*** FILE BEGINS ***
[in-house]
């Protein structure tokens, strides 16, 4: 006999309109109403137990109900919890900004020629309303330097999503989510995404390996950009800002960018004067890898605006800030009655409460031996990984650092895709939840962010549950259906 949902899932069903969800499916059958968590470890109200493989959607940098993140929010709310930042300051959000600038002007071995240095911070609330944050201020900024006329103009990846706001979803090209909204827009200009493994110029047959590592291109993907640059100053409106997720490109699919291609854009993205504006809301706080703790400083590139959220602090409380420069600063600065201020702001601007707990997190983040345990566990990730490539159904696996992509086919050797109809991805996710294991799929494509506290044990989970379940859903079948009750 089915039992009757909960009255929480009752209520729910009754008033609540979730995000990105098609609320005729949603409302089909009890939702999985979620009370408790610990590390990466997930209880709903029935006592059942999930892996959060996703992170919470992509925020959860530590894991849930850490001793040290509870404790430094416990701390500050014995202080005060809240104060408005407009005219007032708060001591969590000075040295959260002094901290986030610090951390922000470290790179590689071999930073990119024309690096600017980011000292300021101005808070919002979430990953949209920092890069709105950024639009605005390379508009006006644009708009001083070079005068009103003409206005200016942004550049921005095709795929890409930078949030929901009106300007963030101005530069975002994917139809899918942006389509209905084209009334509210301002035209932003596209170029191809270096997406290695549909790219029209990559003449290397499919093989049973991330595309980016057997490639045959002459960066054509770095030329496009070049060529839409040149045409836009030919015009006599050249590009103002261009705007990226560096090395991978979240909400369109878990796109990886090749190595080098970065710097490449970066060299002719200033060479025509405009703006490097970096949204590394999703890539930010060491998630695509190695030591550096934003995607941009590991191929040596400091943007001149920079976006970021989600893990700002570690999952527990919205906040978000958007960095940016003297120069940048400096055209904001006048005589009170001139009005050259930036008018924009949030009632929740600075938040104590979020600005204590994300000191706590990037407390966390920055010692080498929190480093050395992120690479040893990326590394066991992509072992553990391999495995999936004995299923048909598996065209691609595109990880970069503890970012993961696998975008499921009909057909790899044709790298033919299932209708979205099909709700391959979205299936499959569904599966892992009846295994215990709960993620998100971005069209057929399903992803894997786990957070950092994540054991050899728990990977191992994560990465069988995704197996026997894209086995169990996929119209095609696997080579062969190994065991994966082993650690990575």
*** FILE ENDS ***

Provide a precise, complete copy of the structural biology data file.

[in-house]
């Protein structure tokens, strides 16, 4: 006999309109109403137990109900919890900004020629309303330097999503989510995404390996950009800002960018004067890898605006800030009655409460031996990984650092895709939840962010549950259906 949902899932069903969800499916059958968590470890109200493989959607940098993140929010709310930042300051959000600038002007071995240095911070609330944050201020900024006329103009990846706001979803090209909204827009200009493994110029047959590592291109993907640059100053409106997720490109699919291609854009993205504006809301706080703790400083590139959220602090409380420069600063600065201020702001601007707990997190983040345990566990990730490539159904696996992509086919050797109809991805996710294991799929494509506290044990989970379940859903079948009750 089915039992009757909960009255929480009752209520729910009754008033609540979730995000990105098609609320005729949603409302089909009890939702999985979620009370408790610990590390990466997930209880709903029935006592059942999930892996959060996703992170919470992509925020959860530590894991849930850490001793040290509870404790430094416990701390500050014995202080005060809240104060408005407009005219007032708060001591969590000075040295959260002094901290986030610090951390922000470290790179590689071999930073990119024309690096600017980011000292300021101005808070919002979430990953949209920092890069709105950024639009605005390379508009006006644009708009001083070079005068009103003409206005200016942004550049921005095709795929890409930078949030929901009106300007963030101005530069975002994917139809899918942006389509209905084209009334509210301002035209932003596209170029191809270096997406290695549909790219029209990559003449290397499919093989049973991330595309980016057997490639045959002459960066054509770095030329496009070049060529839409040149045409836009030919015009006599050249590009103002261009705007990226560096090395991978979240909400369109878990796109990886090749190595080098970065710097490449970066060299002719200033060479025509405009703006490097970096949204590394999703890539930010060491998630695509190695030591550096934003995607941009590991191929040596400091943007001149920079976006970021989600893990700002570690999952527990919205906040978000958007960095940016003297120069940048400096055209904001006048005589009170001139009005050259930036008018924009949030009632929740600075938040104590979020600005204590994300000191706590990037407390966390920055010692080498929190480093050395992120690479040893990326590394066991992509072992553990391999495995999936004995299923048909598996065209691609595109990880970069503890970012993961696998975008499921009909057909790899044709790298033919299932209708979205099909709700391959979205299936499959569904599966892992009846295994215990709960993620998100971005069209057929399903992803894997786990957070950092994540054991050899728990990977191992994560990465069988995704197996026997894209086995169990996929119209095609696997080579062969190994065991994966082993650690990575």